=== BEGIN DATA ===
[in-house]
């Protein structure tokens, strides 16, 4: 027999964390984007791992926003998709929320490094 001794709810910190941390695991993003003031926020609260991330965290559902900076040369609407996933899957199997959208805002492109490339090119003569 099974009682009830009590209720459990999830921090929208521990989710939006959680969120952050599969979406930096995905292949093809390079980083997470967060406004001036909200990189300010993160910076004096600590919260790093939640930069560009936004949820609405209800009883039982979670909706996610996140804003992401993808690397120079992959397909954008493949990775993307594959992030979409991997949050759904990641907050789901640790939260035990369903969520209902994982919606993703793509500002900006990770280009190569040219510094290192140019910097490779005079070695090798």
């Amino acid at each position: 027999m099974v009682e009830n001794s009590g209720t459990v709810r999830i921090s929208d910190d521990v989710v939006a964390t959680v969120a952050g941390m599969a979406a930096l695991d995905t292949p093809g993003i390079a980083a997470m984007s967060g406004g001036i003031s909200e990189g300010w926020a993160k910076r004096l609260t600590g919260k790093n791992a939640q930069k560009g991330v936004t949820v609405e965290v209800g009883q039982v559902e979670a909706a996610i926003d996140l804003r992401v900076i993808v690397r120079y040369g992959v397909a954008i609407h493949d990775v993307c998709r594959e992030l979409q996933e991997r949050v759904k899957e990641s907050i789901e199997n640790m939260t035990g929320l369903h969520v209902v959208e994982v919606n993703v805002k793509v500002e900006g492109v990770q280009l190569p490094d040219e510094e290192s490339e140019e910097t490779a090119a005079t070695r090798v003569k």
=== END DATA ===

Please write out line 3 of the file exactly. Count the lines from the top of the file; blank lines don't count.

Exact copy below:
């Amino acid at each position: 027999m099974v009682e009830n001794s009590g209720t459990v709810r999830i921090s929208d910190d521990v989710v939006a964390t959680v969120a952050g941390m599969a979406a930096l695991d995905t292949p093809g993003i390079a980083a997470m984007s967060g406004g001036i003031s909200e990189g300010w926020a993160k910076r004096l609260t600590g919260k790093n791992a939640q930069k560009g991330v936004t949820v609405e965290v209800g009883q039982v559902e979670a909706a996610i926003d996140l804003r992401v900076i993808v690397r120079y040369g992959v397909a954008i609407h493949d990775v993307c998709r594959e992030l979409q996933e991997r949050v759904k899957e990641s907050i789901e199997n640790m939260t035990g929320l369903h969520v209902v959208e994982v919606n993703v805002k793509v500002e900006g492109v990770q280009l190569p490094d040219e510094e290192s490339e140019e910097t490779a090119a005079t070695r090798v003569k």